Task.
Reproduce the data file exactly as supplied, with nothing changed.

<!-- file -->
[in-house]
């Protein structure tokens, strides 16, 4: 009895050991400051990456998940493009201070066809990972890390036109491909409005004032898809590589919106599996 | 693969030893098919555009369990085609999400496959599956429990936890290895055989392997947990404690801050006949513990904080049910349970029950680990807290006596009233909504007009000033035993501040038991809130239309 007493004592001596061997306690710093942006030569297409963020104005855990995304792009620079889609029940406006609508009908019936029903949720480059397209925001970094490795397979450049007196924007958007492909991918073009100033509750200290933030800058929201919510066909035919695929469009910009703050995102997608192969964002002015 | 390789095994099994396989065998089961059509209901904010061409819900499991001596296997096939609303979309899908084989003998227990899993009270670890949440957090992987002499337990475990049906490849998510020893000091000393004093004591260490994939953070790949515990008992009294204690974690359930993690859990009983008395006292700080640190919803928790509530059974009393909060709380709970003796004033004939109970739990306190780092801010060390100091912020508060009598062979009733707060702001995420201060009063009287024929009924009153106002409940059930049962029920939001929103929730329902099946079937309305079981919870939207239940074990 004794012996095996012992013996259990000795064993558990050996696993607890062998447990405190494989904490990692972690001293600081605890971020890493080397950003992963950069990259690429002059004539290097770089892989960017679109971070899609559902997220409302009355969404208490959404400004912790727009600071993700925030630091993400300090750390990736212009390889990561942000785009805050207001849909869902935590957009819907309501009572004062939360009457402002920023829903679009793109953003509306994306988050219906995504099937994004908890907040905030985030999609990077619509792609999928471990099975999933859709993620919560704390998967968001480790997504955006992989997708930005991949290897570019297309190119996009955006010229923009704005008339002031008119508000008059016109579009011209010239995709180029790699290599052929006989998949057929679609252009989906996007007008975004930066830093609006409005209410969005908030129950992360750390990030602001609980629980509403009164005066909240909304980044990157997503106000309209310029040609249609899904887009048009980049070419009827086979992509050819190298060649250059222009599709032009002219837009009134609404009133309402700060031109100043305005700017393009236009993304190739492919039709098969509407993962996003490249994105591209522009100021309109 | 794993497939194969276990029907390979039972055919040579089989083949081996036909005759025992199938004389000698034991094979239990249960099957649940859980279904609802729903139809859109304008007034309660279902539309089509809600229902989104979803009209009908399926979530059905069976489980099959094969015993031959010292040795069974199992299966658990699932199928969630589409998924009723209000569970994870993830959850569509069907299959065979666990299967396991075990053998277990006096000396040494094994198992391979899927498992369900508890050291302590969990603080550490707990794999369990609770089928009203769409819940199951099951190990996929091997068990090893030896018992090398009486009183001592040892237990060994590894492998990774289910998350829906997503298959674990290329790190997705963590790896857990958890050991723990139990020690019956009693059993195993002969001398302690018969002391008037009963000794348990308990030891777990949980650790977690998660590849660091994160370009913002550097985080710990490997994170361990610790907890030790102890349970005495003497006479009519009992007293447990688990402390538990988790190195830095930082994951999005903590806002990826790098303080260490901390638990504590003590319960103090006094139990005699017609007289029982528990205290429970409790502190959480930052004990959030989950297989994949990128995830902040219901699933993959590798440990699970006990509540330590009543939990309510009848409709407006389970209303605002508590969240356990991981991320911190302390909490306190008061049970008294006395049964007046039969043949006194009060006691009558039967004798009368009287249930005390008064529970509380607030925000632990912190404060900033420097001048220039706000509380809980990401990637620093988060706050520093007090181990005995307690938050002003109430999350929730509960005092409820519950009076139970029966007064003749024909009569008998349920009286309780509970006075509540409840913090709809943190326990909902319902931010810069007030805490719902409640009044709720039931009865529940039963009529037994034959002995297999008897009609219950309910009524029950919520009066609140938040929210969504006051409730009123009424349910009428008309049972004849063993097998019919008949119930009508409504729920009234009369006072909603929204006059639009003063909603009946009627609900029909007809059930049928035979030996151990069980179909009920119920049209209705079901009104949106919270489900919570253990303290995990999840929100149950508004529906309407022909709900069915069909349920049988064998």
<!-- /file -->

[in-house]
């Protein structure tokens, strides 16, 4: 009895050991400051990456998940493009201070066809990972890390036109491909409005004032898809590589919106599996 | 693969030893098919555009369990085609999400496959599956429990936890290895055989392997947990404690801050006949513990904080049910349970029950680990807290006596009233909504007009000033035993501040038991809130239309 007493004592001596061997306690710093942006030569297409963020104005855990995304792009620079889609029940406006609508009908019936029903949720480059397209925001970094490795397979450049007196924007958007492909991918073009100033509750200290933030800058929201919510066909035919695929469009910009703050995102997608192969964002002015 | 390789095994099994396989065998089961059509209901904010061409819900499991001596296997096939609303979309899908084989003998227990899993009270670890949440957090992987002499337990475990049906490849998510020893000091000393004093004591260490994939953070790949515990008992009294204690974690359930993690859990009983008395006292700080640190919803928790509530059974009393909060709380709970003796004033004939109970739990306190780092801010060390100091912020508060009598062979009733707060702001995420201060009063009287024929009924009153106002409940059930049962029920939001929103929730329902099946079937309305079981919870939207239940074990 004794012996095996012992013996259990000795064993558990050996696993607890062998447990405190494989904490990692972690001293600081605890971020890493080397950003992963950069990259690429002059004539290097770089892989960017679109971070899609559902997220409302009355969404208490959404400004912790727009600071993700925030630091993400300090750390990736212009390889990561942000785009805050207001849909869902935590957009819907309501009572004062939360009457402002920023829903679009793109953003509306994306988050219906995504099937994004908890907040905030985030999609990077619509792609999928471990099975999933859709993620919560704390998967968001480790997504955006992989997708930005991949290897570019297309190119996009955006010229923009704005008339002031008119508000008059016109579009011209010239995709180029790699290599052929006989998949057929679609252009989906996007007008975004930066830093609006409005209410969005908030129950992360750390990030602001609980629980509403009164005066909240909304980044990157997503106000309209310029040609249609899904887009048009980049070419009827086979992509050819190298060649250059222009599709032009002219837009009134609404009133309402700060031109100043305005700017393009236009993304190739492919039709098969509407993962996003490249994105591209522009100021309109 | 794993497939194969276990029907390979039972055919040579089989083949081996036909005759025992199938004389000698034991094979239990249960099957649940859980279904609802729903139809859109304008007034309660279902539309089509809600229902989104979803009209009908399926979530059905069976489980099959094969015993031959010292040795069974199992299966658990699932199928969630589409998924009723209000569970994870993830959850569509069907299959065979666990299967396991075990053998277990006096000396040494094994198992391979899927498992369900508890050291302590969990603080550490707990794999369990609770089928009203769409819940199951099951190990996929091997068990090893030896018992090398009486009183001592040892237990060994590894492998990774289910998350829906997503298959674990290329790190997705963590790896857990958890050991723990139990020690019956009693059993195993002969001398302690018969002391008037009963000794348990308990030891777990949980650790977690998660590849660091994160370009913002550097985080710990490997994170361990610790907890030790102890349970005495003497006479009519009992007293447990688990402390538990988790190195830095930082994951999005903590806002990826790098303080260490901390638990504590003590319960103090006094139990005699017609007289029982528990205290429970409790502190959480930052004990959030989950297989994949990128995830902040219901699933993959590798440990699970006990509540330590009543939990309510009848409709407006389970209303605002508590969240356990991981991320911190302390909490306190008061049970008294006395049964007046039969043949006194009060006691009558039967004798009368009287249930005390008064529970509380607030925000632990912190404060900033420097001048220039706000509380809980990401990637620093988060706050520093007090181990005995307690938050002003109430999350929730509960005092409820519950009076139970029966007064003749024909009569008998349920009286309780509970006075509540409840913090709809943190326990909902319902931010810069007030805490719902409640009044709720039931009865529940039963009529037994034959002995297999008897009609219950309910009524029950919520009066609140938040929210969504006051409730009123009424349910009428008309049972004849063993097998019919008949119930009508409504729920009234009369006072909603929204006059639009003063909603009946009627609900029909007809059930049928035979030996151990069980179909009920119920049209209705079901009104949106919270489900919570253990303290995990999840929100149950508004529906309407022909709900069915069909349920049988064998």